The Sun (Malaysia)
Harnessing rail-based transport
TO commuters residing in the Klang Valley who lament about perpetual traffic congestion, think again. It is important to recognise the pivotal role that rail-based transport has played in alleviating traffic congestion in the Klang Valley.
Private vehicles offering door-to-door convenience have long held sway as the preferred mode of travel. Understandably, car owners are often willing to pay a premium for the luxury of convenience, and the majority of these private cars are singly occupied.
However, the advent of rail-based transportation, with the Mass Rail Transit (MRT) and Light Rail Transit (LRT) at the forefront, has dynamically altered this landscape, and ridership has improved significantly.
While the construction costs of rail systems are substantial, the myriad of direct and indirect benefits they bring to the economy are immeasurable.
In the heart of Kuala Lumpur and Petaling Jaya, a gradual but steady transition from road-dependent to railpowered travel is unfolding.
As a frequent MRT user, I have witnessed this shift first-hand. During weekday mornings, the MRT from Taman Tun Dr Ismail station to Kuala Lumpur city is full when I board it, often leaving only standing room available.
Upon reaching Pasar Seni station to switch to the Kelana Jaya LRT line, the number of passengers is overwhelming. Extra security personnel are on hand to ensure orderliness.
As a transport economist, I find satisfaction in observing the growing number of Malaysians embracing MRT, LRT, monorail and KTM (Keretapi Tanah Melayu) services, despite the allure of private transportation’s door-todoor convenience.
Reflecting on my time at the Economic Planning Unit in the 1990s, the uphill struggle to persuade the public to adopt public transport was daunting.
However, with the proliferation of rail-based networks, it is heartening to witness an increasingly receptive audience as seen in other cities, such as Singapore, London, Paris and Amsterdam, where rail-based transit is the preferred choice.
The emphasis by the government on rail-based public transport systems has somewhat reduced congestion on urban roads.
Kuala Lumpur and Petaling Jaya do face their fair share of traffic congestion during rush hours on weekdays but which city in the world does not? As road and rail infrastructure are costly, they are never built to cater to peak-hour traffic volume as they would be under utilised during the rest of the day.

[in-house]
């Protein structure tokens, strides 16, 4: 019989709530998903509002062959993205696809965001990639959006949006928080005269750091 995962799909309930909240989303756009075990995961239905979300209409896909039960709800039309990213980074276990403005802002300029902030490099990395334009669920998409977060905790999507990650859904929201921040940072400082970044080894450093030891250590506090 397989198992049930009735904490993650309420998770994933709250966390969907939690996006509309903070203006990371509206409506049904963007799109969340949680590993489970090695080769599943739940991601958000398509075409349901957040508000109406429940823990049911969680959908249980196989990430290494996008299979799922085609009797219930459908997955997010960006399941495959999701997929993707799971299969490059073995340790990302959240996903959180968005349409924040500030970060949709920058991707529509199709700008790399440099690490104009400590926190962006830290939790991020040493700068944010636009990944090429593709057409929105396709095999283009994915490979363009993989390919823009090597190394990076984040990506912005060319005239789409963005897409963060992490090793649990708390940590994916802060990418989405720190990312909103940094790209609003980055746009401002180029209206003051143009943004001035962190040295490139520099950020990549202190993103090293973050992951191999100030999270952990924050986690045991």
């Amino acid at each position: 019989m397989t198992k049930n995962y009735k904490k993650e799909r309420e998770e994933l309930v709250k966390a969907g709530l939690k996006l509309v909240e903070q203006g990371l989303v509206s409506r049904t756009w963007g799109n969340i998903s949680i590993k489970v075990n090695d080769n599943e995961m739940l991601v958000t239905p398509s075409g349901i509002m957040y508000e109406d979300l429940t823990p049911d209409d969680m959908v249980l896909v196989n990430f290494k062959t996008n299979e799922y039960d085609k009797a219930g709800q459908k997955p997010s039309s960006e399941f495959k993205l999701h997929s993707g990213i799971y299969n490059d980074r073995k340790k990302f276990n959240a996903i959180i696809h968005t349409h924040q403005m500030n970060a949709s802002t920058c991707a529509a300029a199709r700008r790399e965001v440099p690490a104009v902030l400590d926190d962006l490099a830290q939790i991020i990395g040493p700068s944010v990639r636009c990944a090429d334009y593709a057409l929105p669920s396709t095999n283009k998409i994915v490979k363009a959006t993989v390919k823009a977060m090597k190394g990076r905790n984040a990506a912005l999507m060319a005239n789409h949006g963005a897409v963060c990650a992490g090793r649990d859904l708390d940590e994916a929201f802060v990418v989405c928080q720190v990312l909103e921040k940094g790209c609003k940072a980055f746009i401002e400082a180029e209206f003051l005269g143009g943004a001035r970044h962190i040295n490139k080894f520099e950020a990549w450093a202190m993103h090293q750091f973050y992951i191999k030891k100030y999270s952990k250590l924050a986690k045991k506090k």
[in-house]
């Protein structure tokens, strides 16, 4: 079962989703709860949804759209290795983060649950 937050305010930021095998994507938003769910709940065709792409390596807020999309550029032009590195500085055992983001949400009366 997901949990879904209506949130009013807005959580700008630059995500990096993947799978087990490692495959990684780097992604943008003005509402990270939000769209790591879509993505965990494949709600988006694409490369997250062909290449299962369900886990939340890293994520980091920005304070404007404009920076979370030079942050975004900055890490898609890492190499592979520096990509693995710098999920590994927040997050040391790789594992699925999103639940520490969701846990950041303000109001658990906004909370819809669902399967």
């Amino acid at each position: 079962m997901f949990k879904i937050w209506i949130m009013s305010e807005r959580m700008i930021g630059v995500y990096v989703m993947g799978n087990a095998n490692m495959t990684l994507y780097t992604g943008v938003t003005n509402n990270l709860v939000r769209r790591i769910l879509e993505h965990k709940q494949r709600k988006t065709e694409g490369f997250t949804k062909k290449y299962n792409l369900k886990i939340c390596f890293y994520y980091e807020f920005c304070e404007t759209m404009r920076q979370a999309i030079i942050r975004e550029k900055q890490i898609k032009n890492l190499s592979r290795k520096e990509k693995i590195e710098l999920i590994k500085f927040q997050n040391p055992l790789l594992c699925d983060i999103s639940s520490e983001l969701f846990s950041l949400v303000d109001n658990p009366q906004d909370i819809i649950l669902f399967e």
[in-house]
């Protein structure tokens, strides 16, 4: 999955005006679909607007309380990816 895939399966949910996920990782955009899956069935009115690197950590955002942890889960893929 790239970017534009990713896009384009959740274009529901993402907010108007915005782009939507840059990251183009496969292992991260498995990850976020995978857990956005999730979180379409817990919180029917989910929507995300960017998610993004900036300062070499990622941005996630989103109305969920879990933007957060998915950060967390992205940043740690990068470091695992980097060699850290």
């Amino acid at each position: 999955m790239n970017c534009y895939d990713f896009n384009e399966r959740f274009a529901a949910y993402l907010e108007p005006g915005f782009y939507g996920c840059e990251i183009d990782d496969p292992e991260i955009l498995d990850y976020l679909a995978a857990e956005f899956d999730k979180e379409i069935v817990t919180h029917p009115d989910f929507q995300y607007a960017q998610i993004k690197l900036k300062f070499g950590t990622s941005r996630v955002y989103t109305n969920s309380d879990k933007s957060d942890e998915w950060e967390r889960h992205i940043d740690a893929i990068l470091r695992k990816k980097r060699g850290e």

The not-so-noticeable reduction in urban road congestion has occurred despite the increase in the number of private vehicles. Be mindful that the Klang Valley boasts of having an affluent population, who can afford to own more than one vehicle per family. My guess is that the average family has three vehicles.
The advantages of rail-based systems are manifold, encompassing aspects that enhance daily life while contributing to environmental preservation.
The reliability factor is also paramount – come rain or shine, amid road congestion or other circumstances, rail transport remains steadfast in delivering passengers punctually. On the contrary, roads are susceptible to flooding and slower traffic caused by partial road closures and accidents.
Furthermore, the intricate network of
MRT and LRT lines intertwining Kuala Lumpur, Putrajaya and select parts of Selangor promotes unparalleled connectivity and accessibility.
The convenience, cleanliness and safety of rail systems fortify their status as the optimal choice.
From an ecological standpoint, the advantages are indisputable. Rail travel emerges as an environmentally conscious alternative, significantly reducing greenhouse gas emissions compared with private vehicles.
The economic aspect is worth highlighting, with affordable fares, especially for lower-income workers, students and seniors, spurring the shift away from private vehicles.
The MRT and LRT also promote tourism by offering cost-effective and seamless transportation for visitors.
In holistic terms, the cumulative benefits far outweigh the substantial investments necessary for building railbased infrastructure systems.
While private cars and ride-hailing services offer unparalleled comfort, their convenience comes at a hefty cost.